Pounded 1898. Valuation of plant $5,000. Average of 20 men
employed in the shop. Open to residents of Indiana. Executive Sec-
retary, C. D. Ohadwick.
Indiana Association of Workers for th< Blind, Indianapolis. Organ-
ized Dec. 12. 1912. The purpose of this organization is to promote
the interests of the adult blind of Indiana, and to aid in the prevention
of blindness. Interest in the welfare of the blind and the payment
of annual dues admits to membership. Sessions are held biennially
in the summer, and the organization is maintained by membership dues
and private subscriptions. President, B. F. Smith, 135 West Fall
( 'reek Blvd., Indianapolis.
Libraries. Indianapolis, School for the Blind. 2.074 volumes; 690
Indianapolis, State Library. 639 volumes; 36G titles. New York
Poinl catalog available without charge. Books circulated throughoul
1 lie state.
College for the Blind, Vinton. Founded, 1853. Capacity. 140.
Valuation of plant. $250,000. Annual state appropriation, $41,600.
32 INSTITUTIONS FOR THE BLIND
The school owns 40 acres of land, 10 of which are available for athletics.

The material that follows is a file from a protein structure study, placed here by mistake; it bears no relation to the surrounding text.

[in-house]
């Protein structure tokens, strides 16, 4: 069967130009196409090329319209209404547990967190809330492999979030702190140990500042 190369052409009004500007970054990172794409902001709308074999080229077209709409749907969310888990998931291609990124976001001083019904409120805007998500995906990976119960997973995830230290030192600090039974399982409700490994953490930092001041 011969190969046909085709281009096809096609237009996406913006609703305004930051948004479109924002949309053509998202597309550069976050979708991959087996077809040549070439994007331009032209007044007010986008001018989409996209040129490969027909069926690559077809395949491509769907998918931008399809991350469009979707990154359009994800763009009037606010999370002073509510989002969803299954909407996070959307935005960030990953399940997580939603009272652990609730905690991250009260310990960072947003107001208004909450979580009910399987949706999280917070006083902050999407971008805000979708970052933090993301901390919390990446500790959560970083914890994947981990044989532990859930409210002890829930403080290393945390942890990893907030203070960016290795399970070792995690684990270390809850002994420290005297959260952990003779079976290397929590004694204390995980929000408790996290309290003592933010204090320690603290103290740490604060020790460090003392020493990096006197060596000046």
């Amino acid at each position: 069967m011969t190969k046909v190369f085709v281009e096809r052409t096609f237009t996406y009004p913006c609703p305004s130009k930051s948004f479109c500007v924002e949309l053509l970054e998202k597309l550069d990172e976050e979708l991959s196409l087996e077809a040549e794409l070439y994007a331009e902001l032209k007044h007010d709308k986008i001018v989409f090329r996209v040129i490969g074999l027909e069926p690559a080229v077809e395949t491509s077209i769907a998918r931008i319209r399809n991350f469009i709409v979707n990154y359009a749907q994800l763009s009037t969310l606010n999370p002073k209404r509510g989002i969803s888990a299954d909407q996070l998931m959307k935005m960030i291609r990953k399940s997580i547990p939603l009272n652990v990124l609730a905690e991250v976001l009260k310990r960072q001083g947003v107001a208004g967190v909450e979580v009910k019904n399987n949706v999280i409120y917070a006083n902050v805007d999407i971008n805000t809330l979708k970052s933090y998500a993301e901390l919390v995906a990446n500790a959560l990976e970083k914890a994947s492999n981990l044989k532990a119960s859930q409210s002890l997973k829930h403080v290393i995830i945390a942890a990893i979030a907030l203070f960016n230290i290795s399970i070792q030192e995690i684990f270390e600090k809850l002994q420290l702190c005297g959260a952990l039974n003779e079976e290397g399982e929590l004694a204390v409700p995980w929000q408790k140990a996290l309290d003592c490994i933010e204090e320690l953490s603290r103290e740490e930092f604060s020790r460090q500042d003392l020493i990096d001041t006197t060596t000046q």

There is a gymnasium and swimming pool. Fo'r requirements for ad-
mission, course, term and purpose of instruction, see Introduction to
this article. Superintendent, G. D. Eaton.
I\ nsions for tht Blind. In 1915 a law was passed permitting coun-
ties to contribute $150 per annum "from the poor fund'' toward the
support of male blind persons over 21 and female blind persons over
18 years of age whose income is less than $300 a year, who have
resided in the state continuously for five years and the county for one
The Iowa Home for Sightless Women, 1424-30th St., Des Moines,
I oira. Movement to establish the home began in 1907; it was opened
September, 1915. Capacity, 8. Valuation of plant, $9,000. Supported
by private contributions and donations from different clubs in the
state. Applicants are required to pass a medical examination, to be
free of contagious diseases or symptoms of insanity, and to pay an
admission fee of $300. Inmates of the Home assist with the housework
and do different kinds of fancy work. Sales are conducted to dispose
of the work of the women. Secretary, Board of Managers, Miss Eva
A. Whitcomb, 1424-30th St., Des Moines, Iowa.
Iowa Association for the Blind, Des Moines. Organized, 1901. The
society has done work in the interest of the blind of the state. Presi-
dent. .Mrs. J. B. Jordan, Vinton, Iowa.
Libraries for the Blind. Des Moines, Iowa Library Commission.
267 volumes; 165 titles. The books are circulated throughout the state.
Printed catalog free upon application.
Vinton, College for the Blind. 3786 volumes: 500 titles. Books are
circulated throughout the state.